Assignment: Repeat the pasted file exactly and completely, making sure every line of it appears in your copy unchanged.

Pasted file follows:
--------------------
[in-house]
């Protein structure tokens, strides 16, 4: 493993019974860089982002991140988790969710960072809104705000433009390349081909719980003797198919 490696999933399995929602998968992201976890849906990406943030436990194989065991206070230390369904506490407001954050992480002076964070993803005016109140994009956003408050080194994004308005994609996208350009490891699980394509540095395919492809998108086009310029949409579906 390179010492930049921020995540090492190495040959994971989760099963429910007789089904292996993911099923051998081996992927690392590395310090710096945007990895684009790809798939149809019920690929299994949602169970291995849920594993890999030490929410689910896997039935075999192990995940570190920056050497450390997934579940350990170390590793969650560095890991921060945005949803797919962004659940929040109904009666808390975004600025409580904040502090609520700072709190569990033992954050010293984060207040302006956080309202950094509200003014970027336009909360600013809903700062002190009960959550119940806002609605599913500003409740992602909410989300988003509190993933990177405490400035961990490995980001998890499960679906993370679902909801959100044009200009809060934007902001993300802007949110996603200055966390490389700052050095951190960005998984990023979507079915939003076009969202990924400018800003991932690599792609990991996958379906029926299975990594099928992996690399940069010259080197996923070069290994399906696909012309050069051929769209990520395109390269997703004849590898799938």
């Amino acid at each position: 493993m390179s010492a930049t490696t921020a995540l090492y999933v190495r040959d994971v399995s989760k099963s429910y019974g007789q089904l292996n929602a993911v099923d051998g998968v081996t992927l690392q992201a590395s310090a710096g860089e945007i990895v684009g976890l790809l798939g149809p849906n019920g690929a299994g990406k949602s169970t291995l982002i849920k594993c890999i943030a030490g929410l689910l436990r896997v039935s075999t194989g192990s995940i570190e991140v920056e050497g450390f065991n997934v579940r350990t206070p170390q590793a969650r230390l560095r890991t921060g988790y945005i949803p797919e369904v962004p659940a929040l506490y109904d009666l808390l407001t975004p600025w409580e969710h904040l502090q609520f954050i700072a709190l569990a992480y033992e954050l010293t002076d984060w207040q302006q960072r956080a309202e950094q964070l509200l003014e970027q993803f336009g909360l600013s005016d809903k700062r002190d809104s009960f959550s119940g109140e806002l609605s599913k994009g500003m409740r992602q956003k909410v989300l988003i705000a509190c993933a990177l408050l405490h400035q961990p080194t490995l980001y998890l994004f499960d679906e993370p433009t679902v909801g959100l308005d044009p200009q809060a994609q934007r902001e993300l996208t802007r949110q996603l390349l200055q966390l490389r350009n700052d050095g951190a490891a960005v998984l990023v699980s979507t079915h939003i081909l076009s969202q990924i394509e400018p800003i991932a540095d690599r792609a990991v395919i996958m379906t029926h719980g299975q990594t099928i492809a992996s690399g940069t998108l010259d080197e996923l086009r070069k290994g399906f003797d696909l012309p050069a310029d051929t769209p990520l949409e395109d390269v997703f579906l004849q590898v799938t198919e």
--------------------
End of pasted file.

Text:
[in-house]
């Protein structure tokens, strides 16, 4: 493993019974860089982002991140988790969710960072809104705000433009390349081909719980003797198919 490696999933399995929602998968992201976890849906990406943030436990194989065991206070230390369904506490407001954050992480002076964070993803005016109140994009956003408050080194994004308005994609996208350009490891699980394509540095395919492809998108086009310029949409579906 390179010492930049921020995540090492190495040959994971989760099963429910007789089904292996993911099923051998081996992927690392590395310090710096945007990895684009790809798939149809019920690929299994949602169970291995849920594993890999030490929410689910896997039935075999192990995940570190920056050497450390997934579940350990170390590793969650560095890991921060945005949803797919962004659940929040109904009666808390975004600025409580904040502090609520700072709190569990033992954050010293984060207040302006956080309202950094509200003014970027336009909360600013809903700062002190009960959550119940806002609605599913500003409740992602909410989300988003509190993933990177405490400035961990490995980001998890499960679906993370679902909801959100044009200009809060934007902001993300802007949110996603200055966390490389700052050095951190960005998984990023979507079915939003076009969202990924400018800003991932690599792609990991996958379906029926299975990594099928992996690399940069010259080197996923070069290994399906696909012309050069051929769209990520395109390269997703004849590898799938």
């Amino acid at each position: 493993m390179s010492a930049t490696t921020a995540l090492y999933v190495r040959d994971v399995s989760k099963s429910y019974g007789q089904l292996n929602a993911v099923d051998g998968v081996t992927l690392q992201a590395s310090a710096g860089e945007i990895v684009g976890l790809l798939g149809p849906n019920g690929a299994g990406k949602s169970t291995l982002i849920k594993c890999i943030a030490g929410l689910l436990r896997v039935s075999t194989g192990s995940i570190e991140v920056e050497g450390f065991n997934v579940r350990t206070p170390q590793a969650r230390l560095r890991t921060g988790y945005i949803p797919e369904v962004p659940a929040l506490y109904d009666l808390l407001t975004p600025w409580e969710h904040l502090q609520f954050i700072a709190l569990a992480y033992e954050l010293t002076d984060w207040q302006q960072r956080a309202e950094q964070l509200l003014e970027q993803f336009g909360l600013s005016d809903k700062r002190d809104s009960f959550s119940g109140e806002l609605s599913k994009g500003m409740r992602q956003k909410v989300l988003i705000a509190c993933a990177l408050l405490h400035q961990p080194t490995l980001y998890l994004f499960d679906e993370p433009t679902v909801g959100l308005d044009p200009q809060a994609q934007r902001e993300l996208t802007r949110q996603l390349l200055q966390l490389r350009n700052d050095g951190a490891a960005v998984l990023v699980s979507t079915h939003i081909l076009s969202q990924i394509e400018p800003i991932a540095d690599r792609a990991v395919i996958m379906t029926h719980g299975q990594t099928i492809a992996s690399g940069t998108l010259d080197e996923l086009r070069k290994g399906f003797d696909l012309p050069a310029d051929t769209p990520l949409e395109d390269v997703f579906l004849q590898v799938t198919e």